'Division 17' concept closer to reality

According to the Construction Specifications Institute (CSI-www.csinet.org), the concept that has become known as "Division 17"-one that many in the cabling industry have lobbied for-is a step closer to becoming a reality.

Jan 1st, 2002

According to the Construction Specifications Institute (CSI-www.csinet.org), the concept that has become known as "Division 17"-one that many in the cabling industry have lobbied for-is a step closer to becoming a reality.

In November, the task team revising CSI's 16-division MasterFormat document recommended that the organization add several new divisions, including specifications for communications infrastructure and civil-construction projects. CSI says that if the executive committee of its board of directors accepts the task team's recommendations, "the new MasterFormat would have more than 40 division numbers, but only about 20 would be in use."

The executive committee is scheduled to decide on the task team's recommendations on January 31.

With the possibility that the Master Format may include as many as 40 divisions, one cannot assume that if CSI's executive committee agrees to set apart specifications for communications infrastructure, that those specifications necessarily will reside in the 17th division. So, while Division 17 evangelist Tom Rauscher and other supporters from the cabling industry have branded the term into the industry's collective mindset, it may be a division of some other number that carries paramount importance for cabling contractors.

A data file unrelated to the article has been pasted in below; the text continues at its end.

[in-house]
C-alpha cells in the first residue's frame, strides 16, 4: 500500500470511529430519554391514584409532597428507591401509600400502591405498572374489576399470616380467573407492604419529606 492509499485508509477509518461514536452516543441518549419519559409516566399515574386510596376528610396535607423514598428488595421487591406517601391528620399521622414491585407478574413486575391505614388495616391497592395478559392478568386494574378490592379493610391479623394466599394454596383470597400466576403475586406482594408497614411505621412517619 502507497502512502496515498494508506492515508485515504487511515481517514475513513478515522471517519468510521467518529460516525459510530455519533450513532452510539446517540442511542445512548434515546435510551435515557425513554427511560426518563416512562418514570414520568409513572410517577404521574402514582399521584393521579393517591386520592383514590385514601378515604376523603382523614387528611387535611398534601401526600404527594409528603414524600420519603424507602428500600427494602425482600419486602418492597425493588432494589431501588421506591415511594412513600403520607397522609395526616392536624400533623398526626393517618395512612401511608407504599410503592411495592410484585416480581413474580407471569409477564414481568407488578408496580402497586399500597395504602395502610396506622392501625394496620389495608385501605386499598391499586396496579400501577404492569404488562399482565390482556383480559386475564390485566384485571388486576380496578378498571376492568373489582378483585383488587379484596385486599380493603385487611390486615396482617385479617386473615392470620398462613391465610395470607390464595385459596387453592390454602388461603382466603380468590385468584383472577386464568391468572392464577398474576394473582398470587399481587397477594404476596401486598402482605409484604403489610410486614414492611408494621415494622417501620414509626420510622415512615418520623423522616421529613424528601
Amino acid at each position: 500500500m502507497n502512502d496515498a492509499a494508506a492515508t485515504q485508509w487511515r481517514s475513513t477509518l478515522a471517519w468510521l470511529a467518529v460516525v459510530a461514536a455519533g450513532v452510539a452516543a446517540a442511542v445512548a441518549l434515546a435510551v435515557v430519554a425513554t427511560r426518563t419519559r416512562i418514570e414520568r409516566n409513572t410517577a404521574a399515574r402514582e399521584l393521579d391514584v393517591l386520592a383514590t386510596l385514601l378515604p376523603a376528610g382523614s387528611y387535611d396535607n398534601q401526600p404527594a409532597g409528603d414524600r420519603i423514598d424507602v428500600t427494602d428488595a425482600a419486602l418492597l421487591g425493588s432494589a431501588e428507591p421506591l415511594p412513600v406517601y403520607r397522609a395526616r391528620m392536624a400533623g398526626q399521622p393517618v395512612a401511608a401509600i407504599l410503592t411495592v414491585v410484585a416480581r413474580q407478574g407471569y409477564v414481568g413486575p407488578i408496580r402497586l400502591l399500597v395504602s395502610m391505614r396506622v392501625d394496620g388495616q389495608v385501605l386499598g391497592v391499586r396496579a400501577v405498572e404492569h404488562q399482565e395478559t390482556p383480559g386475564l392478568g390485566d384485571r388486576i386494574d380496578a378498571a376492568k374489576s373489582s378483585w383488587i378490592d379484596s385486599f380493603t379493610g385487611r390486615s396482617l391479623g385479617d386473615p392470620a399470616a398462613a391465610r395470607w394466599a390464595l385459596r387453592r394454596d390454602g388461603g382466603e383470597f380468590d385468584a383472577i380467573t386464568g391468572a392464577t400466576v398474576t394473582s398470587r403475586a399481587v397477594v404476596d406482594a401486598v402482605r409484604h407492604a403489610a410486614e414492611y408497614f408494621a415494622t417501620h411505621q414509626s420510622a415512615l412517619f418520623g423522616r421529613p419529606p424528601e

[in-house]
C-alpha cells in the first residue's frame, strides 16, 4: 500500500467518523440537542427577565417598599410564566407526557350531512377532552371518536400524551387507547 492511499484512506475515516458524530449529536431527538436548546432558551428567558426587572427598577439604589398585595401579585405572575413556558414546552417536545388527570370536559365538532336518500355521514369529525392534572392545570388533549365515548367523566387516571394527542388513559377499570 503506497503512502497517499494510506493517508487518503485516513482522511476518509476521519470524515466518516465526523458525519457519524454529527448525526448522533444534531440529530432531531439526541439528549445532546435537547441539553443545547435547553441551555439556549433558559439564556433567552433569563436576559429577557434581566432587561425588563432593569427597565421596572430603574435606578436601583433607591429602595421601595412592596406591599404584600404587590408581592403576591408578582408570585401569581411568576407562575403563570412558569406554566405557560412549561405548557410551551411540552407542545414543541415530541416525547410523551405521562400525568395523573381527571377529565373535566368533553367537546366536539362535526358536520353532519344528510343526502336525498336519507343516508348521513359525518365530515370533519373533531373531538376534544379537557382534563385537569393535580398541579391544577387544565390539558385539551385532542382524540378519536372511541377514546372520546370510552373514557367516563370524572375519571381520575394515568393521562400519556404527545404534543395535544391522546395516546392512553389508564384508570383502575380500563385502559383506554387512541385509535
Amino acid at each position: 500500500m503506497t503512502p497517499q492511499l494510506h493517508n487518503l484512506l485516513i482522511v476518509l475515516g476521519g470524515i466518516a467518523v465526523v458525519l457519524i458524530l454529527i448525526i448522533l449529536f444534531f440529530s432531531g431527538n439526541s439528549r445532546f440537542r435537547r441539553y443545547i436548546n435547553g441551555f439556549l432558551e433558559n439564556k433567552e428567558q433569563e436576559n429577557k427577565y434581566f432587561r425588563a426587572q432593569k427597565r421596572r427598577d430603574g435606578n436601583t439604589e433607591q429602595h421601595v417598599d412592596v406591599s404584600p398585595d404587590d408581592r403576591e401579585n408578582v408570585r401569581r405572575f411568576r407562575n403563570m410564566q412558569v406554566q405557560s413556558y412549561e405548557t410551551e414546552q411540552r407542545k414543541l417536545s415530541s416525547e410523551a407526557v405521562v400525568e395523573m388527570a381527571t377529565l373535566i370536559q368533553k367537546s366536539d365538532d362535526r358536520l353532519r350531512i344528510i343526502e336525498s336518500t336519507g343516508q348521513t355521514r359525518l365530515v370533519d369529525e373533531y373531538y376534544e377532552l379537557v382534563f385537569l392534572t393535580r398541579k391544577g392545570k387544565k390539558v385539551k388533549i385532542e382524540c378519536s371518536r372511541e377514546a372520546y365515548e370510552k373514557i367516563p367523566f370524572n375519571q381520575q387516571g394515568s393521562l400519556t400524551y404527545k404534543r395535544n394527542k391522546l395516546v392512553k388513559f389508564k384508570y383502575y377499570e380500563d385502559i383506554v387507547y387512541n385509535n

Dennis Hall, chairman of CSI's expansion team, commented, "It's news to no one that technology has advanced at breakneck speed. Also, there is room for better specification formats for civil engineering projects. These are the two big reasons MasterFormat must evolve. ellipse We've concluded that adding divisions is better than trying to fit it all into the existing 16 divisions." He said details of how many divisions would be added and their exact content are not yet worked out.

Hall further said that he realizes "these proposed changes are significant, but they're evolution, not revolution. The task team's plan is to leave Divisions 3 through 14 pretty much alone."

Rauscher represented BICSI (www.bicsi.org) at the task team's November meeting, proposing that CSI adopt a separate division addressing technology infrastructure. Thomas Glavinich, head of the Civil and Architectural Engineering Department at the University of Kansas, represented the National Electrical Contractors Association (NECA-www.necanet.org). He proposed an integrated systems specification, which would incorporate communications, control, and power wiring.

According to CSI, both Glavinich and Rauscher agreed that power, communications, and control systems should be installed as part of the base building, as opposed to some aspects being incorporated during the design phase, and other aspects during the construction phase.

-Patrick McLaughlin

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